While book proofreading is usually the final stage of your manuscript’s pre-publishing process, it pays to pay attention to what your book editors will look at while you’re writing, and thereby minimize payable hours later on.
Book proofreading should be done once your book has been laid out for print and or formatted for e-reading. You might argue that there shouldn’t be any errors after the book editors, book designers and formatters have checked it. However, it is nearly impossible for a copyeditor to spot all mistakes, no matter how rigorous the editing process and that’s why many writers hire a proofreader. There’s a 95% spot rate amongst good copy editors, and that excludes errors that occur after the fact – for instance when you approve changes, add something, or when your cat steps on your keyboard. If you’re unsure, get hold of freelance book editors or free beta readers.
What is Book Proofreading?
Book proofreading is different to recreational reading in that you need to spot details, such as punctuation marks that are in a different format to the text, or too many spaces between words or sentences.
When proofreading your book, remember to –
- Read out loud: Your brain has an autocorrect function that basically bypasses errors while you read quietly. However, when you read aloud, you will notice mistakes better. Your ears will hear what your eyes don’t see.
- Read slowly: Read at a speed which allows you to focus. Some writers use a text-to-speech tool, which may allow you to adjust the reading speed.
Book Proofreading: What Book Editors Will Look For in Your Manuscript
By spotting these issues ahead of time, you can save on freelance copy editor rates:
- Are you using a consistent font style and size for the running text?
- Are you using the appropriate headers for chapters and subtitles?
- Is the font big enough, and easy enough to read?
- Do you use spaces before and after dashes, em dashes and ellipses consistently?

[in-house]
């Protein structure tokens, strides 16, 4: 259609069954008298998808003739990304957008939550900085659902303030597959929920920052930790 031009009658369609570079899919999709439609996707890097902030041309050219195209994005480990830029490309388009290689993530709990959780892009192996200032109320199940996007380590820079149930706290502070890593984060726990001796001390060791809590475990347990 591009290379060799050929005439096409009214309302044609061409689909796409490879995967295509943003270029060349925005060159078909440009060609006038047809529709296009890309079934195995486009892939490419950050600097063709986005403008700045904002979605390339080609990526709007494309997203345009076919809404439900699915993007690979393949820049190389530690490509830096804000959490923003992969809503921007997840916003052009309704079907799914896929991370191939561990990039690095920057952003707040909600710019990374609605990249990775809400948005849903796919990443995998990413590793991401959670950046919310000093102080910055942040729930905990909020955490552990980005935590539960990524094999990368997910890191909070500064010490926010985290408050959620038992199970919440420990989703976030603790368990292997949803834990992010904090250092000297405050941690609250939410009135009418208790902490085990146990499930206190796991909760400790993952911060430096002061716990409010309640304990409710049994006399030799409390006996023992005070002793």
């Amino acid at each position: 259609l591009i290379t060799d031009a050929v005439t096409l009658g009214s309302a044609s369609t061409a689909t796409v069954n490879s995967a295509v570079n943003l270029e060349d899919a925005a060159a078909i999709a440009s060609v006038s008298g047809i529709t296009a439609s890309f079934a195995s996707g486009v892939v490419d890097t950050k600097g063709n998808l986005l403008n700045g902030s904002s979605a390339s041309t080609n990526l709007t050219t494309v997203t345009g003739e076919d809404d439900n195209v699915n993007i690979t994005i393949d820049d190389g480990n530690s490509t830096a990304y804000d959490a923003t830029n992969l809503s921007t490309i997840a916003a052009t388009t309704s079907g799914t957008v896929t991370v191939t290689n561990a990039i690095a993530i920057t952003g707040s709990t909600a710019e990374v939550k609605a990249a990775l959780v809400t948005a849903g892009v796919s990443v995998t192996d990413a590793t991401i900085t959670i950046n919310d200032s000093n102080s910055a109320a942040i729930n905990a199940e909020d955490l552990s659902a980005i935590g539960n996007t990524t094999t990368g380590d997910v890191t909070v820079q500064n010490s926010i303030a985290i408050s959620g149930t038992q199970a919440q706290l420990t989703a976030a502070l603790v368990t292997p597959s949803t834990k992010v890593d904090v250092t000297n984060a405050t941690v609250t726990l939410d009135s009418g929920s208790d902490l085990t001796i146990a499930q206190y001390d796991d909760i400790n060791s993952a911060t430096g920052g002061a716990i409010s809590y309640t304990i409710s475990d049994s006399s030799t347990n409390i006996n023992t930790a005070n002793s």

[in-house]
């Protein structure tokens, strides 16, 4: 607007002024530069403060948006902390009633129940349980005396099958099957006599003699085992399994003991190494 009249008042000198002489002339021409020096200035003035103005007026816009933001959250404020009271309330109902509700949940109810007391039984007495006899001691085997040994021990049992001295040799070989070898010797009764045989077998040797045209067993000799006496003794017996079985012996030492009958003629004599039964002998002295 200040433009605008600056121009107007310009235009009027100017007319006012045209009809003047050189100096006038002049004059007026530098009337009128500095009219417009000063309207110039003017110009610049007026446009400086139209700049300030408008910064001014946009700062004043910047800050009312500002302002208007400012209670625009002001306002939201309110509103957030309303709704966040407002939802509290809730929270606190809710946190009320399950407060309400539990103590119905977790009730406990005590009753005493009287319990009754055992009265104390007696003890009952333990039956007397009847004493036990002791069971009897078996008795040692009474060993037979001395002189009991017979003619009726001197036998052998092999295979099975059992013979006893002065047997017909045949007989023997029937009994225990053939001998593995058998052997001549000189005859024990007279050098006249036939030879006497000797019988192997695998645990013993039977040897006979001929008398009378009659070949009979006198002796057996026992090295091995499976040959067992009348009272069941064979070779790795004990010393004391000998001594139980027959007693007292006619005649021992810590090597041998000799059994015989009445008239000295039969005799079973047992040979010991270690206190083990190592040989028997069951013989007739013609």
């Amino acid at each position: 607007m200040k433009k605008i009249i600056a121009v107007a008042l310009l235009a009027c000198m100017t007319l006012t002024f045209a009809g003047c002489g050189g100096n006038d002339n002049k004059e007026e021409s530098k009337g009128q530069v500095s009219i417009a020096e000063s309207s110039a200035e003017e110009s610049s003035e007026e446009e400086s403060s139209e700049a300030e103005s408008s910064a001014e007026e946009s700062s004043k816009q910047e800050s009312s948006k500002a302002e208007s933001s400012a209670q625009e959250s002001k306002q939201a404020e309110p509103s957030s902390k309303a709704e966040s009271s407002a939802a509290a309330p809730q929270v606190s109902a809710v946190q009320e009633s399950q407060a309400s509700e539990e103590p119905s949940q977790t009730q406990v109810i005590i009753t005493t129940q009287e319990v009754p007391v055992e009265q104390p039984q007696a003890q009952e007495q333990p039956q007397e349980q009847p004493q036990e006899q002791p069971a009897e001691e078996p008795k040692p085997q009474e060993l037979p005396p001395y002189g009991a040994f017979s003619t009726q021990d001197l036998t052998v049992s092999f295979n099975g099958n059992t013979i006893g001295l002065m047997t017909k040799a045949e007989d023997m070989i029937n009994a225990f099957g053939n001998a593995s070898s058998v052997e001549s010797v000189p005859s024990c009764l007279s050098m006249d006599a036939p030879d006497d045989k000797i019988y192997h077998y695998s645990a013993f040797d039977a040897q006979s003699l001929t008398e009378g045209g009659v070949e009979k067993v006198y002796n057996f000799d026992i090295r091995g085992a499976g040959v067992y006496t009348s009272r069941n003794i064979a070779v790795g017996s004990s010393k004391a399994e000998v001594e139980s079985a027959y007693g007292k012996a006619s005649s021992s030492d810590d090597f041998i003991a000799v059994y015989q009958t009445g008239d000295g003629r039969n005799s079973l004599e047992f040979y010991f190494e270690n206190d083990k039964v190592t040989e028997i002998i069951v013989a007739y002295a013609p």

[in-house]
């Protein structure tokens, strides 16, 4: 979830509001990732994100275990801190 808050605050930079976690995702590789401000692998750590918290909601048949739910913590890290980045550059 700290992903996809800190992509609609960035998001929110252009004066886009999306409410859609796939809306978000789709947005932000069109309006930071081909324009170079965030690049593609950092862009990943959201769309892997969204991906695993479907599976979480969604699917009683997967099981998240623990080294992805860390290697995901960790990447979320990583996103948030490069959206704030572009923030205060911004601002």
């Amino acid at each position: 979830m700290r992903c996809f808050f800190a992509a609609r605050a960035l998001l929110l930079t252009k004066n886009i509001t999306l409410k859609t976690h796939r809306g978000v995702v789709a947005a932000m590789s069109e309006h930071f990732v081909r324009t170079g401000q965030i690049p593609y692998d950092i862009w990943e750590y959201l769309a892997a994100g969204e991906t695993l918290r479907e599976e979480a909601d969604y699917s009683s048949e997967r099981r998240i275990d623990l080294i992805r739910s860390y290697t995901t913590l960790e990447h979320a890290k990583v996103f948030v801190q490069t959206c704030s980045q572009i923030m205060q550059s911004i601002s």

- Are there any strange characters where punctuation should be?
- Are there any forced line breaks in inappropriate places?
- Have you left any pages blank?
- Are there additional spaces in the wrong places?
- Are some words merged?
- Do your hyperlinks work?
- Are images in the right places and are they sized correctly?
- Are there any typos and spelling errors?
- Have you used the appropriate spelling variations?
- Does your document contain any misused easily confused words?
- Are there missing hyphens?
- Are there missing headings?
- Are there any punctuation errors and placement (semicolons, apostrophes, comma splices and punctuation marks outside of your quotation marks) errors?
- Is there evidence of unconventional use of formatting that should be changed?
- Did you spell out acronyms and abbreviations of names the first time you used them?
- Have you checked the consistency of numbers (spelled out or numerals)?
- Have you been consistent in the spelling of specific words?
- Have you used proper and consistent capitalization?
Seeing your mistakes, and stretching your mind to fixing them, will provide you valuable insights, which are bound to translate into a much better writing experience for your next book. It makes sense to add book proofreading to your schedule before handing your manuscript over to your book editors.